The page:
Officials at the hearing announced that by the end of August  COGCC had performed 15,000 well inspections, which is impressive, given the Commission employs only 18 field inspectors. It fell to Schuller’s industry group, COGA, to debrief the state on the situation on the ground in the flood zone. Commission Director Matt Lepore asked COGA to send regular updates. It was clear that the state commission simply lacks the personnel to oversee an industry working over 50,000 drill sites.

“Initially, the agency is using GIS mapping to identify oil and gas locations within flooded areas of the South Platte River and its tributaries, and will work to determine which locations have been affected,” COGCC  reported in a press statement. The Commission will form teams to focus on locations north and south of the South Platte River to perform field inspections.

“They’re just overwhelmed – more than overwhelmed,” said Dr. Kenneth Carlson, a professor of Civil and Environmental Engineering at Colorado State University (CSU) who has worked with Noble Energy to centralize water reuse. “If you ask environmental activists, they would say COGCC works for industry. If you ask industry about COGCC, they just roll their eyes, and talk about how unreasonable they are.”

Neil Grigg, professor of Civil and Environmental Engineering at CSU, drew a comparison to the management of roads to show the difference between the COGCC and other government agencies responding to heavily damaged infrastructure.

“When it comes to roads and bridges and all that, you have a coordinated way to go about maintaining them with [the Colorado Department of Transportation],” he said, pointing out that the department works with local and state officials. “With oil and gas, it’s a different situation, because you have a lot of operators out there, and it’s going to be difficult to coordinate.”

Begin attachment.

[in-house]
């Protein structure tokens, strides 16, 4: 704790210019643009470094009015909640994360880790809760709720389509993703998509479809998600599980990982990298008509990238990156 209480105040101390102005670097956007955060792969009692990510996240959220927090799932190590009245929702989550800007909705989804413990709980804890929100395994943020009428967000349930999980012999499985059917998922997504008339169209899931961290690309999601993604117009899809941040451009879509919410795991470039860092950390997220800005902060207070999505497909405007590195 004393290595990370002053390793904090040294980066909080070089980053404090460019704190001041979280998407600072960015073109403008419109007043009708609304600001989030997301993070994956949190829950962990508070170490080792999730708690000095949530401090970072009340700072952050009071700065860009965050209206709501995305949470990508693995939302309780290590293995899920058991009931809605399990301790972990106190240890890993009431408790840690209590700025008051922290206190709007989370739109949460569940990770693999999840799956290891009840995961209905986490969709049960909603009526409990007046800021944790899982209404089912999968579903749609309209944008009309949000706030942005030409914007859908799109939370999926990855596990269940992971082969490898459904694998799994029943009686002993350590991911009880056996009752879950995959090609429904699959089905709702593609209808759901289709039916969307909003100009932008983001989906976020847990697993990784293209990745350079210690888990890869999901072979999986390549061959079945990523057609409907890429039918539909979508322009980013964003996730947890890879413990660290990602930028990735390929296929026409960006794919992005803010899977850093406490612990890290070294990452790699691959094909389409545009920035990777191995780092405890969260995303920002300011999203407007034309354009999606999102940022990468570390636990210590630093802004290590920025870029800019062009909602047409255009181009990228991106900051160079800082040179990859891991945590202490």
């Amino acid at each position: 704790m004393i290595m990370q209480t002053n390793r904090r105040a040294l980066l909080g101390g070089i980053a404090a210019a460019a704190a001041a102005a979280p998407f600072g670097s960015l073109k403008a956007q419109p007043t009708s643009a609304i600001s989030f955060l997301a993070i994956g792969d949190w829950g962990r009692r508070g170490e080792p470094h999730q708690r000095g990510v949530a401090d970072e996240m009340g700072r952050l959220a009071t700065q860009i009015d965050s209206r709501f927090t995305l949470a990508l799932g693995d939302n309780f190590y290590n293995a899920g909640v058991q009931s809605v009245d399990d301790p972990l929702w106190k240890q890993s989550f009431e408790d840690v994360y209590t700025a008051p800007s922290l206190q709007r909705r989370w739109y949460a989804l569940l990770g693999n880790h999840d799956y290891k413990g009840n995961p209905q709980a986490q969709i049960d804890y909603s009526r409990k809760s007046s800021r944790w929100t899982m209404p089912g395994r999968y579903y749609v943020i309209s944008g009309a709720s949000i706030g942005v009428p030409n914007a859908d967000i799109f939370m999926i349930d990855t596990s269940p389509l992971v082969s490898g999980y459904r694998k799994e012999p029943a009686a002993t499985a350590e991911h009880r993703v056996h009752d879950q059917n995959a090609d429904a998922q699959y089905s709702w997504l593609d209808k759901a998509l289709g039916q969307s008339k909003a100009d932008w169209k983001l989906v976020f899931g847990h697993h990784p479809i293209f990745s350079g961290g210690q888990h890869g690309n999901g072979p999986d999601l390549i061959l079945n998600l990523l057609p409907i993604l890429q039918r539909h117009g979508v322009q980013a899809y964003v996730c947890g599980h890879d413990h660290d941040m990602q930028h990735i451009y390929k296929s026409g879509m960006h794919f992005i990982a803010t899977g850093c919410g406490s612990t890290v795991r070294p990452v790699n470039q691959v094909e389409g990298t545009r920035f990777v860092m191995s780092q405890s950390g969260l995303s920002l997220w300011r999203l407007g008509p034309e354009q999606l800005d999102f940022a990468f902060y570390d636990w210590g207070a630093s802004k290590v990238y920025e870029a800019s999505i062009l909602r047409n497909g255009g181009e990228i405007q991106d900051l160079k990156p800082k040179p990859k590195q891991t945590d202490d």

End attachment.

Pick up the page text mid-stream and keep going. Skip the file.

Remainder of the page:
One of the many tragedies of the floods is that even though the deluge came during national preparedness month, Colorado’s multibillion dollar oil-and-gas industry seemed as caught off guard as homeowners who saw idyllic neighborhood creeks transform into rushing rivers. Despite advanced technology, few seemed to have anticipated anything like the storm. With flood gauges clocking the South Platte River as high as 18 feet, and the unprecedented 17.17 inches of rain that fell over six days in Boulder, citizens already wary of fracking were alarmed to see fast-moving flood water tearing into and toppling the fracking tanks.

 “To me, these have to be inspected site by site — not generalizations that this is going to happen or that’s going to happen. It’s not clear that this is a significant source of contamination, but it’s a hazardous situation,” Carlson said. “The pictures of tanks floating — this would be a concern. If it broke away, it wouldn’t just leak from the bottom — it should have a shut-off valve. Could those fail? They could fail. There are 100 different ways that contamination could occur. I think this falls into the category of: We don’t know.”

Both Carlson and Grigg indicated that another real environmental and regulatory hazard comes from pipelines, especially those that cross streams or river beds. The floods are putting an unprecedented amount of physical pressure the river bottoms and opening new channels.

“I’d keep my eye on the South Platte,” Grigg said.

Though no one could have expected this to happen, regulators should keep in mind the devastation for planning rules in the future.

“I think that everybody is in a state of assessment and recovery,” Carlson said.

“I think we could see an outcome [from the flooding] where the COGCC says: Do we need additional failsafes for this type of hydrologic event?”

[ Top image of lolling frack tank in Evans off of 34th St. Photo: Carl Erickson